National retailer Target announced Tuesday it is pulling some of its Pride-themed merchandise from store displays and shelves following threats to store employees.
The move comes just one week before Pride Month kicks off on June 1 and about three weeks after Target first began rolling out Pride products in stores in early May.
"Since introducing this year's collection, we've experienced threats impacting our team members' sense of safety and wellbeing while at work," Target said in a statement. "Given these volatile circumstances, we are making adjustments to our plans, including removing items that have been at the center of the most significant confrontational behavior."
Target has not specified which products are impacted but the Associated Press reported that some social media users have sparked outcry over certain products meant for LGBTQ+ shoppers, including "tuck-friendly" swimsuits for trans women.
Target added in its statement that despite the removal of Pride collection products, which have been a key initiative for the retailer for the last decade, the company still pledges its support to the LGBTQ+ community, which has been the target of a growing number of attacks in recent years.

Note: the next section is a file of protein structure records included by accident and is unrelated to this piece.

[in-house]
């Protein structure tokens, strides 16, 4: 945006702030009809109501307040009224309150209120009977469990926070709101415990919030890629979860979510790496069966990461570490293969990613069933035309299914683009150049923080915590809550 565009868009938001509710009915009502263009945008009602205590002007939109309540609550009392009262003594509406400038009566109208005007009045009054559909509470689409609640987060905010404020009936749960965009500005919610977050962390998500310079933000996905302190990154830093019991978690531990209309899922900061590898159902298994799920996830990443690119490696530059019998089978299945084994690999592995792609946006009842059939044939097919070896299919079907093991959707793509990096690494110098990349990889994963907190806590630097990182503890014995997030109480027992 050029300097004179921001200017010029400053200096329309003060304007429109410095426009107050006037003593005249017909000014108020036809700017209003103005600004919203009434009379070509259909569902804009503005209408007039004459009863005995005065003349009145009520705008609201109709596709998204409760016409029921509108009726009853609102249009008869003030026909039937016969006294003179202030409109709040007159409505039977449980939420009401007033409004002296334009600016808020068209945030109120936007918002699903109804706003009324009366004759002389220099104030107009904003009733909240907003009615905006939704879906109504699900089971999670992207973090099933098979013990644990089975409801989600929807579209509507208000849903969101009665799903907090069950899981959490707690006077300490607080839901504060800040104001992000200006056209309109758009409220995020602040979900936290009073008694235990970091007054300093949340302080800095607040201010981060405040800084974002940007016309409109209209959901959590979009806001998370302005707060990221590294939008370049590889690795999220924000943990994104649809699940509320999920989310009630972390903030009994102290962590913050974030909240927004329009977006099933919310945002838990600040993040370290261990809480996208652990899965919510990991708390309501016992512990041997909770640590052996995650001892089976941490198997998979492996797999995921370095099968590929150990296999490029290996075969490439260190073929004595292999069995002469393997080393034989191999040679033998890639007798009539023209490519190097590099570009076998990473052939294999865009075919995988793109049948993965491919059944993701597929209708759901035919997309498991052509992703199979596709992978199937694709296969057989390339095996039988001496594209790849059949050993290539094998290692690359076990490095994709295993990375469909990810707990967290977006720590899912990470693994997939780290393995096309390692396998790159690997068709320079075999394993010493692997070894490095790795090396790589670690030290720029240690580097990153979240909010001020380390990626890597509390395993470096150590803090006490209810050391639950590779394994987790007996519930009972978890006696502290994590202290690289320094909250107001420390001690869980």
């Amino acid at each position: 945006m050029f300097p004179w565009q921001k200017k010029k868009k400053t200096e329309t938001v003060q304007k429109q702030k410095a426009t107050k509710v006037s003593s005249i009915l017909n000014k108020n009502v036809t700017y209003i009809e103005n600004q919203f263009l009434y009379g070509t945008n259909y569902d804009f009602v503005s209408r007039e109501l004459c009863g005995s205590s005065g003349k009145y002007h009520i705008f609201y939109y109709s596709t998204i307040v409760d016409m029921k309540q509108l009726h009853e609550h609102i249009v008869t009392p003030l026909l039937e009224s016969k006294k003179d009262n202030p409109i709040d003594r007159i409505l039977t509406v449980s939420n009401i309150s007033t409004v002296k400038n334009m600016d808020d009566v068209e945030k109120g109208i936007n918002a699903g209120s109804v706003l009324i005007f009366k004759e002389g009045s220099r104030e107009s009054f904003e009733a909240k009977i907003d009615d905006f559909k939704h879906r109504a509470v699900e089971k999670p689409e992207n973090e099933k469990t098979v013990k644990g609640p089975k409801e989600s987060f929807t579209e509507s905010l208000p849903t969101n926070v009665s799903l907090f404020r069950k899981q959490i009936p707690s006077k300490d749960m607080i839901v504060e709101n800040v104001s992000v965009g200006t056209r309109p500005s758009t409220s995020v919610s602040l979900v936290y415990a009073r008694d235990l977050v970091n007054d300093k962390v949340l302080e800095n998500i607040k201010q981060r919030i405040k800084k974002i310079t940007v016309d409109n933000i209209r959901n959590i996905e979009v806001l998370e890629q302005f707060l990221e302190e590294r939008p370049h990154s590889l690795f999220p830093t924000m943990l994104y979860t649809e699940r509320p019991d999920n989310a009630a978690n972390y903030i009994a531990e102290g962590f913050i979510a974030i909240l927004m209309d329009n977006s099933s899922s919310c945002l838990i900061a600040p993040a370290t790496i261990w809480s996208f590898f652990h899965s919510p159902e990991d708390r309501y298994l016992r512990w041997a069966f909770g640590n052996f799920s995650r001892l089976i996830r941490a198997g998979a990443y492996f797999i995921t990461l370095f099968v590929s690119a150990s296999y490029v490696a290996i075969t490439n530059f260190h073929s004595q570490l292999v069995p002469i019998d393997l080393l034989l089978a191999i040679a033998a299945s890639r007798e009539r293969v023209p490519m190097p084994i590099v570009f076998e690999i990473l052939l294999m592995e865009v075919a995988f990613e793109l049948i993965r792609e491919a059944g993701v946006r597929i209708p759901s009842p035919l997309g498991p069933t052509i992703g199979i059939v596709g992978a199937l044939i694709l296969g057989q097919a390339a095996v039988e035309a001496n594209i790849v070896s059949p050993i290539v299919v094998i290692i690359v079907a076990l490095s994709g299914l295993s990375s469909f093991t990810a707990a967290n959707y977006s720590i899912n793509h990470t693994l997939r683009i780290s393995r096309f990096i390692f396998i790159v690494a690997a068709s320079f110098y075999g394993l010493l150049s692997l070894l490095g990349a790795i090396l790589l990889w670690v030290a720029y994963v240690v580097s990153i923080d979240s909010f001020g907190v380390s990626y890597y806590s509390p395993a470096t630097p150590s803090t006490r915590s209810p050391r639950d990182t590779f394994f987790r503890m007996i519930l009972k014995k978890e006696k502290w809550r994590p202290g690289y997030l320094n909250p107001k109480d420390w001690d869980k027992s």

"Our focus now is on moving forward with our continuing commitment to the LGBTQIA+ community and standing with them as we celebrate Pride Month and throughout the year," Target said.
Anti-LGBTQ+ sentiment has been in the spotlight ahead of Pride Month. Since April, Anheuser-Busch InBev has been responding to backlash after critics denounced a partnership between trans influencer Dylan Mulvaney and Bud Light, calling for a boycott of the beer. Bud Light sales have dropped nearly 25% year over year according to retail tracking data obtained by ABC News.
In a statement to ABC News Wednesday, LGBTQ+ advocacy group GLAAD responded to Target's move and the increase of violent threats against the LGBTQ+ community.
"Anti-LGBTQ violence and hate should not be winning in America, but it will continue to until corporate leaders step up as heroes for their LGBTQ employees and consumers and do not cave to fringe activists calling for censorship," GLAAD president and CEO Sarah Kate Ellis said. "The fact that a small group of extremists are threatening disgusting and harsh violence in response to Target continuing its long-standing tradition of offering products for everyone should be a wake-up call for consumers and is a reminder that LGBTQ people, venues, and events are being attacked with threats and violence like never before. An avalanche of research shows that Americans are comfortable seeing LGBTQ people in ads and marketing and that consumers, especially younger ones, prefer companies that include LGBTQ people internally and externally."
ABC News has reached out to Target for comment on its recent Pride products announcement.